In that vein, New Orleans charters have fared better than their counterparts elsewhere in demonstrating measurable improvement in test scores. A study last year by Stanford University’s Center for Research on Education Outcomes (CREDO) showed that half of New Orleans’ charter schools were improving at a rate “significantly faster” than equivalent traditional schools. This broke with the national trend that showed charter schools performing slightly worse than their traditional counterparts. However, critics in New Orleans point to an inherent structural advantage on the part of charters. For example, some charters are selective enrollment, and most special-needs kids continue to enroll in traditional public schools. Furthermore, an achievement gap exists among charter schools, suggesting a replication of the same divisions long seen in traditional public schools.

What’s more, Landon argues that the current reforms will reverse any gains made in New Orleans’ charter system by eradicating the prevailing system of accountability. He explained that the CREDO study found that “the New Orleans charter schools were doing well because there was strict accountability on the issuance of charters . . . The Governor’s agenda this year virtually erases (this).” He notes that schools will no longer be required to provide fiscal reports with the LBOE, and instead will direct these reports to “charter authorizers.” These could be non-profit or corporate entities that create at least five charter schools, and then take over the oversight role currently assigned to the district. He is very candid on the implication of this reform: “What this bill does is open the floodgates to privatized education through the charter system.”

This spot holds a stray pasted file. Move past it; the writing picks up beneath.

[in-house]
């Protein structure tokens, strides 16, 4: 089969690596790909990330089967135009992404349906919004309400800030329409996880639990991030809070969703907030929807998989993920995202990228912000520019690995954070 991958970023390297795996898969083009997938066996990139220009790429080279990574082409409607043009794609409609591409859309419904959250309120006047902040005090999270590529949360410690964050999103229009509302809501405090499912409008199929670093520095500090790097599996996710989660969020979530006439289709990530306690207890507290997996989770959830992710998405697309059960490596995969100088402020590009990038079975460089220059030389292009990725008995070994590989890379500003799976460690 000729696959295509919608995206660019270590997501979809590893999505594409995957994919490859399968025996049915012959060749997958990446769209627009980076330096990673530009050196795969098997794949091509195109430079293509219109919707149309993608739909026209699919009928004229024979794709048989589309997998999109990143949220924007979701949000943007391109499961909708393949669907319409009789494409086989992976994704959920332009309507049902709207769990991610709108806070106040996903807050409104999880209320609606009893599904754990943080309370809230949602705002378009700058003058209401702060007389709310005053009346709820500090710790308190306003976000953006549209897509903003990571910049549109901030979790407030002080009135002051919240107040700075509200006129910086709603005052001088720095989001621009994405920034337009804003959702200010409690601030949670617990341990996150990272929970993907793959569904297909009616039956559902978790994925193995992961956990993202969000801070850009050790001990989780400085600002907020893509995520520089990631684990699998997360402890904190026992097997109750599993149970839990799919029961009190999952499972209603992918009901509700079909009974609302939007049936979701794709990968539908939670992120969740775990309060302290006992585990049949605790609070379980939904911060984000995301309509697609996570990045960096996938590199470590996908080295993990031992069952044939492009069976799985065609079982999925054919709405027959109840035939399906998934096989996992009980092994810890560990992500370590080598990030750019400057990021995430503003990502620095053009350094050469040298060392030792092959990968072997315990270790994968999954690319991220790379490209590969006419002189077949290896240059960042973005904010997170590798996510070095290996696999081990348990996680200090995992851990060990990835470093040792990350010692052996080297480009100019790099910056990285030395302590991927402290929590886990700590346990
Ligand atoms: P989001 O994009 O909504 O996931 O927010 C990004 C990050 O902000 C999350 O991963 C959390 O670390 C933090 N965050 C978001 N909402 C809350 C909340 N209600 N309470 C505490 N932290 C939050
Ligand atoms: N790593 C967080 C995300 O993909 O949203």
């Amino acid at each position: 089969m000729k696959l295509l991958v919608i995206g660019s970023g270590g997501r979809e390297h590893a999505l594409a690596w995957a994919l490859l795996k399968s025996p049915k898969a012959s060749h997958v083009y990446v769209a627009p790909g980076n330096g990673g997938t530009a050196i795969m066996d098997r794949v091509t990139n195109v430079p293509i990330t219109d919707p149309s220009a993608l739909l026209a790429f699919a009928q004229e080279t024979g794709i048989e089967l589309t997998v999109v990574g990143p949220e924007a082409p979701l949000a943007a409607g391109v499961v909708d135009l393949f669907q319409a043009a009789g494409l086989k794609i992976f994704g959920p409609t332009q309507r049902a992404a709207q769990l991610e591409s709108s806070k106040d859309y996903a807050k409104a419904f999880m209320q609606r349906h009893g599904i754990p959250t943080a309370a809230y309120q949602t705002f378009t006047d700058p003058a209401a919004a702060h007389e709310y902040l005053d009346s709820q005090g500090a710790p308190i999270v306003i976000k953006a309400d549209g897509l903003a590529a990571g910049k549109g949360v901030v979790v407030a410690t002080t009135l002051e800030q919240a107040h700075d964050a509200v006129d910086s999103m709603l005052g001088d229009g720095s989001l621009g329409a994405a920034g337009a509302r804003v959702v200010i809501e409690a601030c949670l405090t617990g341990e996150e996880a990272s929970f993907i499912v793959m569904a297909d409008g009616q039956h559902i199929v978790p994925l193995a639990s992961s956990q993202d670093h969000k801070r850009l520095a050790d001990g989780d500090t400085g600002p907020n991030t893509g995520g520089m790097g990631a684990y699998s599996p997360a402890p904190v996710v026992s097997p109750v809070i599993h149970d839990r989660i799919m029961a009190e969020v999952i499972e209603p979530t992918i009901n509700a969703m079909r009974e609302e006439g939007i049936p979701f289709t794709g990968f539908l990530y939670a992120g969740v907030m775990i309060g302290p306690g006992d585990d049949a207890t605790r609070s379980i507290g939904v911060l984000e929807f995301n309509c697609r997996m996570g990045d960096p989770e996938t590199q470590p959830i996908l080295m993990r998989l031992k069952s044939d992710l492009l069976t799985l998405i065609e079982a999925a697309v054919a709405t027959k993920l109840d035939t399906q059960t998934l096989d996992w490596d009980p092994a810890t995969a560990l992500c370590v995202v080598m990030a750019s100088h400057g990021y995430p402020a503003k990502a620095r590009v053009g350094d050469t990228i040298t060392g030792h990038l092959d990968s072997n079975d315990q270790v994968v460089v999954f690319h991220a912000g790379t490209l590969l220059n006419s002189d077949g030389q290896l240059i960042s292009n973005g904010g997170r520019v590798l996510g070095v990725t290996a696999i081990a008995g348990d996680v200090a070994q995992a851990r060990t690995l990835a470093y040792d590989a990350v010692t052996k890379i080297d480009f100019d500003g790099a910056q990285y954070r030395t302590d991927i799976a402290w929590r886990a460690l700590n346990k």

In fact, charter operators throughout the country have already proven adept at cashing in on their education endeavors.  An investigative report in the Miami Herald last October unveiled a range of charter school profiteers operating under the auspices of one of the most lenient charter laws in the country (former Gov. Jeb Bush is one of the most high-profile “School Choice” advocates). The authors detail one school, “The Academy of Arts and Minds,” that has been used as a lucrative source of business for founder Manuel Alonso-Poch. He charged $900,000 a year in rent, $150,000 for providing lunch, and $90,000 for handling the financial books during the last fiscal year. According to the report, charter schools have developed a reputation for this sort of activity, to the point of even attracting the watchful eye of the IRS.

The prospect for financial gain is likely the primary motivator of some of the most vocal supporters of these reforms. A scan through the board of directors of any of a number of charter operators reveals a veritable “Who’s Who” of American Aristocracy. For example, the Knowledge is Power Program (KIPP), which operates over 100 public charter schools throughout the country, boasts a significant list of billionaires. John Fisher, son of Gap clothing founders Doris and Don, sits atop as chairman. He is joined by his mother, as well as Carrie Walton Penner of the Walmart clan, Mark Nunnelly, managing director of Bain Capital, Reed Hastings, CEO of Netflix, and Philippe Dauman, CEO of Viacom. Bill Gates has also been an active contributor to various charter reform efforts.